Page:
The latest British Retail Consortium/KPMG retail sales monitor report showed the period between April and June saw a mammoth rebound in like-for-like for sales after stores reopened and people continued to spend more online.
Sales increased 10.4 per cent over the period, with a 13.1 per cent lift for June alone.
The news will be a boon to the retail sector which has endured a torrid 18 months beset by lengthy closures and seen many high profile chains go to the wall.
And, with the final Covid restrictions set to ease next week and a summer of staycations looking highly likely, the sector is hoping that it can bounce back further.
“The second quarter of 2021 saw exceptional growth as the gradual unlocking of the UK economy encouraged a release of pent-up demand built up over previous lockdowns,” said Helen Dickinson, inset, chief executive of the BRC.
“In June, while growth in food sales began to slow, non-food sales were bolstered by growing consumer confidence and the continued unleashing of consumer demand.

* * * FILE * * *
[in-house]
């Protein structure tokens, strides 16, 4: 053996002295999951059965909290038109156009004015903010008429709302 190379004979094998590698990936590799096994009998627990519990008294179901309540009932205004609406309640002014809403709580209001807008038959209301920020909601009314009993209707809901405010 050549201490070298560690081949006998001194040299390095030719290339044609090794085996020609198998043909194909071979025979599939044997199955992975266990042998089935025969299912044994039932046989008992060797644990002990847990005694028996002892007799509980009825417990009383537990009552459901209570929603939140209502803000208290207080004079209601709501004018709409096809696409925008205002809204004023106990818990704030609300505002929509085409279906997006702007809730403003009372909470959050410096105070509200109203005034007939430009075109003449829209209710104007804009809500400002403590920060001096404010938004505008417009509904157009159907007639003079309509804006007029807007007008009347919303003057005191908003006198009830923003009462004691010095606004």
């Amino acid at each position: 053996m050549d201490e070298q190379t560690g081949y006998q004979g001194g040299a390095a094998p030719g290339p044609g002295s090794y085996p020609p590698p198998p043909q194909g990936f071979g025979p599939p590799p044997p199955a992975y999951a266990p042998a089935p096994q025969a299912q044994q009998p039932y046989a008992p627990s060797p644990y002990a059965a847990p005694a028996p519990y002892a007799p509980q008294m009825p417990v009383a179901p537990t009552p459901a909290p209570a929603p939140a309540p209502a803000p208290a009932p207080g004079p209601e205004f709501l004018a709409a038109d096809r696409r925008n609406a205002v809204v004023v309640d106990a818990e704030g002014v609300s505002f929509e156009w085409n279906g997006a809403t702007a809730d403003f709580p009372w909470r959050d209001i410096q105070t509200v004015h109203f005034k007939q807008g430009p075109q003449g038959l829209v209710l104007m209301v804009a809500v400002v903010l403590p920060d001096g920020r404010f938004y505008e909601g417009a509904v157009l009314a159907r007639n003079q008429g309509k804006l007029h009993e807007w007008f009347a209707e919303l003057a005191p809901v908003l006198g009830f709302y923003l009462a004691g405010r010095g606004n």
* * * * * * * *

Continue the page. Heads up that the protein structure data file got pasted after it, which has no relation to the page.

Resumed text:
“With many people taking staycations, or cheaper UK-based holidays, many have found they have a little extra to spend at the shops, with strong growth in-store in June.”
Ms Dickinson added that fashion and footwear sales were strong in the first half of the month with football fever helping to spark strong TV sales later in June.
Non-food stores, such as fashion and homeware retail, saw like-for-like sales jump by 47 per cent for the past quarter as they were buoyed by the strong reopening.
Meanwhile, food sales were also up 7.9 per cent for the three-month period.
Paul Martin, UK head of retail at KPMG, said: “Retailers are facing challenges on a number of fronts, particularly convincing consumers that it’s safe to shop in store as restrictions around mask wearing and social distancing come to an end.
“With travel now looking to be back on the agenda for summer and Government Covid-19 support packages slowly coming to an end, retailers will be hoping that the feelgood factor from Euro 2020 and lifting of Covid restrictions will give the high street the summer boost it needs.”
Figures published this weekend by The Yorkshire Post showed that England’s appearance at the Euro 2020 final gave the economy a much-needed boost, with £2.3bn having been spent on food and drink alone in the UK during the tournament.
The hospitality sector was set for £180m in spending during the final, a 12.5 per cent increase from the tournament’s semi- final.